For all, as a junkie, any Jack Bauerisms that seem to be somewhat on theme are most welcome!

Amar:

Sabrina, you're sounding a bit like John Stewart on Crossfire, defending himself against the bow-tie-wearing guy Tucker Carlson who said Stewart lobbed softball questions to Kerry. Stewart said: my show is a comedy! So by no means do I think torture or the abuse of patients is acceptable, but I do think that the longing to break out of certain confines is inherently appealing, and feeds into many Hollywood and TV dramas, where protagonists show they excel beyond natural limits: whether The Matrix or Ferris Bueller's Day off. Adherence to rules is important, no doubt, but the wish to break free grows as rules become more restrictive. In the UK for example, you have this big controversy right now over some soccer stars trading driving points with one another in order to speed on roads and still be able to play soccer. It's a big deal, with some people saying the omnipresence of speed-control cameras makes the lure ever greater. I'm not coming down on either side, yet, though I admit my sympathy for the speeder. But I think the wish to break free is a powerful one -- of course within reason -- and a fictive TV show is not reason!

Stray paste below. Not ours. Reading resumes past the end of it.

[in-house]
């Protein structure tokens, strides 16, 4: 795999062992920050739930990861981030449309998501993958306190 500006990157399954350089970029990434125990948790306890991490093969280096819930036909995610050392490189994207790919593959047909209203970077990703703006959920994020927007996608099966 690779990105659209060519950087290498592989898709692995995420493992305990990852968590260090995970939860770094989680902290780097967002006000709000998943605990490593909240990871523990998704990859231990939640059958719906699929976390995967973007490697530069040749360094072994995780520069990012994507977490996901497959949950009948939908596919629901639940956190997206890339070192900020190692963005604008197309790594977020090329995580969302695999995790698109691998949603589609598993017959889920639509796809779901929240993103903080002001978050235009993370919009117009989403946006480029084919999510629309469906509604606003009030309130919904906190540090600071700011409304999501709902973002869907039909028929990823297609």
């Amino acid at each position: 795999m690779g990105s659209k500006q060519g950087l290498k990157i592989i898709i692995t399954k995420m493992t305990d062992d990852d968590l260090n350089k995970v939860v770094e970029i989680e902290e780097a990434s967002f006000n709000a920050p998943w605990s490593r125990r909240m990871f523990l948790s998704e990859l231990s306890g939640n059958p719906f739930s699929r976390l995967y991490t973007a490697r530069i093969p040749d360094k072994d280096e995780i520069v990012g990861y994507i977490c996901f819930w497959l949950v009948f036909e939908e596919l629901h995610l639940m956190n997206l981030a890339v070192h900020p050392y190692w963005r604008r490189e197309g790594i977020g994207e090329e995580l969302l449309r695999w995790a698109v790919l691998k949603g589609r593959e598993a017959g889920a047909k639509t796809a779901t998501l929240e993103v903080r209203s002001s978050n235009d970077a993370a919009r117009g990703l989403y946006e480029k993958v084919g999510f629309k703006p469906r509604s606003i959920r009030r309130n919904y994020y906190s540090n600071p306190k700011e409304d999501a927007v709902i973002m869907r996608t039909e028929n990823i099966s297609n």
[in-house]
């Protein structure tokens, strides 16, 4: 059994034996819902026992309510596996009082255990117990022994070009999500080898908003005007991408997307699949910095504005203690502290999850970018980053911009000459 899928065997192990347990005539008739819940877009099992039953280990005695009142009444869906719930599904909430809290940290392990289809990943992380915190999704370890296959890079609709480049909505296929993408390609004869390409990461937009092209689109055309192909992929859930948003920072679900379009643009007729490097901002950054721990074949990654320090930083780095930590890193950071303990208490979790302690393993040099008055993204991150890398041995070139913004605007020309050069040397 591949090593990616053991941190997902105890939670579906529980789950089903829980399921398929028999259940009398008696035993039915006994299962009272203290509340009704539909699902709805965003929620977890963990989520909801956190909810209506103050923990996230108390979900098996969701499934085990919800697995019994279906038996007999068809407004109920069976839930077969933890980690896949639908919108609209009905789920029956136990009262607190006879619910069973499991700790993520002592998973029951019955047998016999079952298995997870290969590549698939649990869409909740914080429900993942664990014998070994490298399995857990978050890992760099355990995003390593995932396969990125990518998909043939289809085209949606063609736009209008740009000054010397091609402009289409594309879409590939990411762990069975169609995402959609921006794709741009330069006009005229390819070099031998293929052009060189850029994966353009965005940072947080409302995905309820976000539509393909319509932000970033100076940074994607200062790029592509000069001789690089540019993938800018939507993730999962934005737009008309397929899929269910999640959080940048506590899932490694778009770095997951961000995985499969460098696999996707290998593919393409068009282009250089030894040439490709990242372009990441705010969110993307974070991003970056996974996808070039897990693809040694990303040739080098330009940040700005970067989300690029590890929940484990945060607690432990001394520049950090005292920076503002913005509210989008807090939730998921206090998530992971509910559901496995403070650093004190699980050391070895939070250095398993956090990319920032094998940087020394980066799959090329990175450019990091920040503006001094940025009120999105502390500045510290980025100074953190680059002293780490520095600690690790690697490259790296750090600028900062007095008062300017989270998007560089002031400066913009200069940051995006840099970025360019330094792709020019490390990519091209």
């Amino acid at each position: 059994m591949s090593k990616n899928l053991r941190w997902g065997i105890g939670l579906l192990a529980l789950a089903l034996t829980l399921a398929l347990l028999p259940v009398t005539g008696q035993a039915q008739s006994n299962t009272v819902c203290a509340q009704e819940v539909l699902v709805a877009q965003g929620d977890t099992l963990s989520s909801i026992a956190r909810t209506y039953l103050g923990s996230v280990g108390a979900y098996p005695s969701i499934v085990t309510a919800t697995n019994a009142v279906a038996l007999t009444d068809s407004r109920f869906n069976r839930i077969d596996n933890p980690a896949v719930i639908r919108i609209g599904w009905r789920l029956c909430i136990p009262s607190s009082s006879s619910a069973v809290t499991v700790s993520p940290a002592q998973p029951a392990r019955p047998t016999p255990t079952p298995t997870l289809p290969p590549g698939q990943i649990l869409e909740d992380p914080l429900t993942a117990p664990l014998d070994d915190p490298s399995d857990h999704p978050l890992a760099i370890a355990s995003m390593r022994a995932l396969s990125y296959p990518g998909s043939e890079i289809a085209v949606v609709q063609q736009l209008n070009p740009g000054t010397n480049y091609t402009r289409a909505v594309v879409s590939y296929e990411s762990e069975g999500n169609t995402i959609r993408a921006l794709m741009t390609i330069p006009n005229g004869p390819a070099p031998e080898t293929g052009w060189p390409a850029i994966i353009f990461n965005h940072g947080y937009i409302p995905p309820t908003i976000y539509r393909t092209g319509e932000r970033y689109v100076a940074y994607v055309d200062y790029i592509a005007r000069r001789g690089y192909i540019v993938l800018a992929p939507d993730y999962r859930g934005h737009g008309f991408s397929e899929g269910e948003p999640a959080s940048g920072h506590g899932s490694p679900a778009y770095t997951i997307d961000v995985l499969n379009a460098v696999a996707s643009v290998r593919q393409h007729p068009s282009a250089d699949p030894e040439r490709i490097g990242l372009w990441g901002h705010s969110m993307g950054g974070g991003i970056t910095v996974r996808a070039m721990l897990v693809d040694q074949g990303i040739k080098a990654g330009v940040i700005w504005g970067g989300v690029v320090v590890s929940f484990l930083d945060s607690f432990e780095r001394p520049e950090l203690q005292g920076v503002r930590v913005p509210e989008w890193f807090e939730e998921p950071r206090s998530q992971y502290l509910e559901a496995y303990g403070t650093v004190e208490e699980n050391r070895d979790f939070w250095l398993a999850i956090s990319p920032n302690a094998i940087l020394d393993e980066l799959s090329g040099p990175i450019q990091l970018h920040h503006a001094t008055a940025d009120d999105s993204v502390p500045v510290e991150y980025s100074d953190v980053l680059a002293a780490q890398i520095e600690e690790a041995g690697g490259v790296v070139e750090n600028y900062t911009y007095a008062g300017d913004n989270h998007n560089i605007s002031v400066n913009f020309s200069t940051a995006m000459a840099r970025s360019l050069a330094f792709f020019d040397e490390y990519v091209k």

Moosey:

There is nothing particularily American about wanting to bypass orderly procedures, especially in this case, so speculations about national character are inappropriate in this case.

I spent 4 months in India and saw two,exactly two, orderly queue. One was in the Indian Embassy (in Thailand :-), the other was in Jaipur where the train station had narrow (i.e. wide enough for only a single person) guide rails in the ticket line. Other times, queues were often free-for-alls with people pushing their way in front of me, throwing the money down on the counter and me grabbing the money and tossing it on the floor, etc.

Do I miss the disorderly chaos that is India? You bet.

Alexander P:

Hi Amar,
I work at washingtonpost.com, maybe i'll see you around haha. Good ideas for Scotland is Edinburgh. This place has got some rich history, some fine shopping and dining. You really need to check it out. And by the way, I go to school in London. Go to Nando's while you're at it. My favourite over there.
Have a good trip.

sabrina: